Friends David Paine and Jay Winuk have dedicated part of their lives over the past 14 years in changing the negativity surrounding the 9/11 tragedy from a day of evil to one of good. Jay Winuk is no stranger to the pain of 9/11 as he lost his brother, Glenn Winuk to the attack.
Starting Something New
David Paine says that they decided to turn around the negativity surrounding the event out of a desire to have something positive come out of the loss of innocent lives. They didn’t want terrorists to have the last say on how the day was remembered. So, they have been working to refine the day by focusing on the outpouring of goodness that ensued in response to the attacks along with the solidarity that resulted by people pulling together.
The men felt that this was the best way to honor the victims, their families, and the heroes of 9/11.
“We felt this was the best way to honor the victims, their families, and the heroes of 9/11, keeping that spirit of unity, empathy and service alive, and passing it on to future generations,” says David.
Jay’s brother, Glenn, was an attorney who worked in lower Manhattan as a partner in a law firm. Glenn served for almost 20 years as a volunteer firefighter and EMT in Jericho, Long Island.
“Glenn did what he was trained to do,” Jay says. “He had the skills and courage to run into the burning World Trade Center, toward danger, to save lives. Glenn always put others ahead of himself, and he sacrificed his life the way he lived it, helping others in need. I wanted to find a very special and significant way to honor my late brother, along with the many others who died with him, were injured or survived, or who rose in service in response to the attacks. Making 9/11 into a day of goodness is something Glenn would have liked.”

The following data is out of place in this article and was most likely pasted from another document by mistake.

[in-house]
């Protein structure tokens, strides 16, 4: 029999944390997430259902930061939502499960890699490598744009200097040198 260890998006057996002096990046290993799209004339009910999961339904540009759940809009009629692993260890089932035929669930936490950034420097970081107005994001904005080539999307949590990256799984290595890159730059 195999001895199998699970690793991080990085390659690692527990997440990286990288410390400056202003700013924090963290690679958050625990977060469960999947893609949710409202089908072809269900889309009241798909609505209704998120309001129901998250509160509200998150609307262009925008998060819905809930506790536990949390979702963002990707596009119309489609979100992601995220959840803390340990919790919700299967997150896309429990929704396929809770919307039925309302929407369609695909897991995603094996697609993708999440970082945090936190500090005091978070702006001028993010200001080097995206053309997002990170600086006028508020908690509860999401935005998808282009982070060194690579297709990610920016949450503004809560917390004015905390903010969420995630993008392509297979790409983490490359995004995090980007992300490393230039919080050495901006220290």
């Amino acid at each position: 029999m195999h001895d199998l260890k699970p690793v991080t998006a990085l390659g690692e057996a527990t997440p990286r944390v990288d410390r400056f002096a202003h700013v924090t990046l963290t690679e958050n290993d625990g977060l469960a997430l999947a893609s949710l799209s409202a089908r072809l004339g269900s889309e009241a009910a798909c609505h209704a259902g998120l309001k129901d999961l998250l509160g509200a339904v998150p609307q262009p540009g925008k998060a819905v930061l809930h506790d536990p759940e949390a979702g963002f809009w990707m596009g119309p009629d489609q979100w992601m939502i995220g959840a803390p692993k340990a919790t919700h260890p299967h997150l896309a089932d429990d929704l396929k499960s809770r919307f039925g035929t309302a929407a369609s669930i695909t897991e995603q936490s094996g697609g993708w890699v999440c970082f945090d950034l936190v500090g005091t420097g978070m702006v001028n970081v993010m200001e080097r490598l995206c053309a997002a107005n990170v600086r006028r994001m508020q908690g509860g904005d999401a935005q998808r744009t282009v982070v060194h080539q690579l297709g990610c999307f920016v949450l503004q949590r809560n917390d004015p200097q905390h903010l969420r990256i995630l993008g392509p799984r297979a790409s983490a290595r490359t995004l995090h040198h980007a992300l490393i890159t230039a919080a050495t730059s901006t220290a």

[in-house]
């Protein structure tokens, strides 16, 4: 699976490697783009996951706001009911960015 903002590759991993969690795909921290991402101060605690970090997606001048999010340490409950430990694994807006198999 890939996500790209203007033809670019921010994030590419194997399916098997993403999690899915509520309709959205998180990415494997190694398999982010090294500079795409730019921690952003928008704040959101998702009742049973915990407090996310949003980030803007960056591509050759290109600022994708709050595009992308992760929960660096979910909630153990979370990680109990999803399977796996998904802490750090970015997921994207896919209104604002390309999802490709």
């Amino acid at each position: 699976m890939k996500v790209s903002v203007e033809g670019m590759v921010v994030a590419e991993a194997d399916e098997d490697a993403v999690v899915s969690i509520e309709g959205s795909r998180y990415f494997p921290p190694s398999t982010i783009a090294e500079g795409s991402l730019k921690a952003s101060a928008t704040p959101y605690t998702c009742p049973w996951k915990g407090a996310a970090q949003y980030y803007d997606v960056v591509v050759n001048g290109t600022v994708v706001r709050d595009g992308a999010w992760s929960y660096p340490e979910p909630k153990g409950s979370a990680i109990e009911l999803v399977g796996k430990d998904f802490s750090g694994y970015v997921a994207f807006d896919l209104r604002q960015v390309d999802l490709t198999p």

In 2002, David and Jay decided to set up a nonprofit called MyGoodDeed, and began enlisting the help of leaders within 9/11 and national service communities.
They wanted to establish September 11 as an annually recognized national day of service under federal law. They also wanted to build nationwide participation in what is called, “9/11 Day”. They have remarkably succeeded in their efforts despite years of limited funding, and handling their jobs while growing out 9/11 day.
It is their desire that this day is celebrated by doing good deeds and serving others.
in 2009, their dream was realized when U.S. Congress and President Obama passed legislation formally designating September 11 as National Day of Service and Remembrance.
Elated with the progress, both friends know that a lot of work is still ahead.
“Two-thirds of the nation are still not aware that 9/11 is a day of charitable engagement,” said David.
“Imagine when everyone knows,” Jay added. “We have a lot of good work ahead of us.”Click here for reuse options!
Copyright 2016 Faith Filled Family
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